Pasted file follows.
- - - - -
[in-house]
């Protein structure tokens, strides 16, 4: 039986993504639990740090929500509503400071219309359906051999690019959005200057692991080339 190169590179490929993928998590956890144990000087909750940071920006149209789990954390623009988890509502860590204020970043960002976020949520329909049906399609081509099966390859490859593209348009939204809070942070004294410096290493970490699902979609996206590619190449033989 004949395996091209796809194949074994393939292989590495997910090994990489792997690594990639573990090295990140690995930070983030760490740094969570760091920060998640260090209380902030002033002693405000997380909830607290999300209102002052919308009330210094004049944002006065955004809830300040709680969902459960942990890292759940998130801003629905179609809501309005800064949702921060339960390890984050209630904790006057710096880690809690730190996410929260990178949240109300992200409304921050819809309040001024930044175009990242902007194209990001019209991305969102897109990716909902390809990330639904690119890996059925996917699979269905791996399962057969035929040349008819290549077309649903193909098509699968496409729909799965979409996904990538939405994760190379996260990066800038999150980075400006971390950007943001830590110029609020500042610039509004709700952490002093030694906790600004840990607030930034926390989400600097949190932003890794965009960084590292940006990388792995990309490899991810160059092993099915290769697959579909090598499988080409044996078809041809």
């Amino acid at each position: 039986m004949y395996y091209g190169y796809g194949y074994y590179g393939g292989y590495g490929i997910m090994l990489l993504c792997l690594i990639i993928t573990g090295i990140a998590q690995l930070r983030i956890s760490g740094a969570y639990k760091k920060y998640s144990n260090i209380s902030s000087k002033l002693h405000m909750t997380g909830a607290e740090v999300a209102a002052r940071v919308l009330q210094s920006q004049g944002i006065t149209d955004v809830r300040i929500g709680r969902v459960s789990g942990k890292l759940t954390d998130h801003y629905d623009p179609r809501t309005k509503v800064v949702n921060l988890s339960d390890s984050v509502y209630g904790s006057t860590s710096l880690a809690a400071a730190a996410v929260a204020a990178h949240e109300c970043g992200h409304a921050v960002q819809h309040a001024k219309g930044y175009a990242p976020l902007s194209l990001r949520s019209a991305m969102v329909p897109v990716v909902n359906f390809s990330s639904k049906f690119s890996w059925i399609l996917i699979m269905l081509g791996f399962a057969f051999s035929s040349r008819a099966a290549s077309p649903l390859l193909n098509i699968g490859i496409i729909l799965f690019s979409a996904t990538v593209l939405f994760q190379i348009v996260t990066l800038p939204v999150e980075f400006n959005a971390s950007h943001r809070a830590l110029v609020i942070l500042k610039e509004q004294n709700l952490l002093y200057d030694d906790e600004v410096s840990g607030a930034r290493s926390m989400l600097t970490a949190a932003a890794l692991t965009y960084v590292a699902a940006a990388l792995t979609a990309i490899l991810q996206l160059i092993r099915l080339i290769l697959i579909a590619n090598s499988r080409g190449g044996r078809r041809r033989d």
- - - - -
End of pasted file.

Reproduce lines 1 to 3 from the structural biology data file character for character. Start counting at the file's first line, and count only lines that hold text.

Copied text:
[in-house]
């Protein structure tokens, strides 16, 4: 039986993504639990740090929500509503400071219309359906051999690019959005200057692991080339 190169590179490929993928998590956890144990000087909750940071920006149209789990954390623009988890509502860590204020970043960002976020949520329909049906399609081509099966390859490859593209348009939204809070942070004294410096290493970490699902979609996206590619190449033989 004949395996091209796809194949074994393939292989590495997910090994990489792997690594990639573990090295990140690995930070983030760490740094969570760091920060998640260090209380902030002033002693405000997380909830607290999300209102002052919308009330210094004049944002006065955004809830300040709680969902459960942990890292759940998130801003629905179609809501309005800064949702921060339960390890984050209630904790006057710096880690809690730190996410929260990178949240109300992200409304921050819809309040001024930044175009990242902007194209990001019209991305969102897109990716909902390809990330639904690119890996059925996917699979269905791996399962057969035929040349008819290549077309649903193909098509699968496409729909799965979409996904990538939405994760190379996260990066800038999150980075400006971390950007943001830590110029609020500042610039509004709700952490002093030694906790600004840990607030930034926390989400600097949190932003890794965009960084590292940006990388792995990309490899991810160059092993099915290769697959579909090598499988080409044996078809041809």
């Amino acid at each position: 039986m004949y395996y091209g190169y796809g194949y074994y590179g393939g292989y590495g490929i997910m090994l990489l993504c792997l690594i990639i993928t573990g090295i990140a998590q690995l930070r983030i956890s760490g740094a969570y639990k760091k920060y998640s144990n260090i209380s902030s000087k002033l002693h405000m909750t997380g909830a607290e740090v999300a209102a002052r940071v919308l009330q210094s920006q004049g944002i006065t149209d955004v809830r300040i929500g709680r969902v459960s789990g942990k890292l759940t954390d998130h801003y629905d623009p179609r809501t309005k509503v800064v949702n921060l988890s339960d390890s984050v509502y209630g904790s006057t860590s710096l880690a809690a400071a730190a996410v929260a204020a990178h949240e109300c970043g992200h409304a921050v960002q819809h309040a001024k219309g930044y175009a990242p976020l902007s194209l990001r949520s019209a991305m969102v329909p897109v990716v909902n359906f390809s990330s639904k049906f690119s890996w059925i399609l996917i699979m269905l081509g791996f399962a057969f051999s035929s040349r008819a099966a290549s077309p649903l390859l193909n098509i699968g490859i496409i729909l799965f690019s979409a996904t990538v593209l939405f994760q190379i348009v996260t990066l800038p939204v999150e980075f400006n959005a971390s950007h943001r809070a830590l110029v609020i942070l500042k610039e509004q004294n709700l952490l002093y200057d030694d906790e600004v410096s840990g607030a930034r290493s926390m989400l600097t970490a949190a932003a890794l692991t965009y960084v590292a699902a940006a990388l792995t979609a990309i490899l991810q996206l160059i092993r099915l080339i290769l697959i579909a590619n090598s499988r080409g190449g044996r078809r041809r033989d």